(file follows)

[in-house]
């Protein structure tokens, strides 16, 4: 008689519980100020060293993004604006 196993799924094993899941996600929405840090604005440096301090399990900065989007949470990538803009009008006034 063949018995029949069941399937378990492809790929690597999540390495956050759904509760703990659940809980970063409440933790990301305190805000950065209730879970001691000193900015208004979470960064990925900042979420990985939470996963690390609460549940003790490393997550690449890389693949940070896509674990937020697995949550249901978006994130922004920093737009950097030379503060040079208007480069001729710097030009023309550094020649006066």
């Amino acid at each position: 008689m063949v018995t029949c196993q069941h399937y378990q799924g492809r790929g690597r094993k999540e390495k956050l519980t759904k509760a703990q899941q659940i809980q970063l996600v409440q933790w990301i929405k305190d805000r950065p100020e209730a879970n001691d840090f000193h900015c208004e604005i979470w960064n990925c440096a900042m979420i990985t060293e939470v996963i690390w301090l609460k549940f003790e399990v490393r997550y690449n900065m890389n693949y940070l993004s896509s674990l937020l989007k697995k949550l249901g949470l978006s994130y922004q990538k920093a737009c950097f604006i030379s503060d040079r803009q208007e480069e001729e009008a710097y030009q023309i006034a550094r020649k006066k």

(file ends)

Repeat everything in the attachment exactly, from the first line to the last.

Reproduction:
[in-house]
């Protein structure tokens, strides 16, 4: 008689519980100020060293993004604006 196993799924094993899941996600929405840090604005440096301090399990900065989007949470990538803009009008006034 063949018995029949069941399937378990492809790929690597999540390495956050759904509760703990659940809980970063409440933790990301305190805000950065209730879970001691000193900015208004979470960064990925900042979420990985939470996963690390609460549940003790490393997550690449890389693949940070896509674990937020697995949550249901978006994130922004920093737009950097030379503060040079208007480069001729710097030009023309550094020649006066």
């Amino acid at each position: 008689m063949v018995t029949c196993q069941h399937y378990q799924g492809r790929g690597r094993k999540e390495k956050l519980t759904k509760a703990q899941q659940i809980q970063l996600v409440q933790w990301i929405k305190d805000r950065p100020e209730a879970n001691d840090f000193h900015c208004e604005i979470w960064n990925c440096a900042m979420i990985t060293e939470v996963i690390w301090l609460k549940f003790e399990v490393r997550y690449n900065m890389n693949y940070l993004s896509s674990l937020l989007k697995k949550l249901g949470l978006s994130y922004q990538k920093a737009c950097f604006i030379s503060d040079r803009q208007e480069e001729e009008a710097y030009q023309i006034a550094r020649k006066k």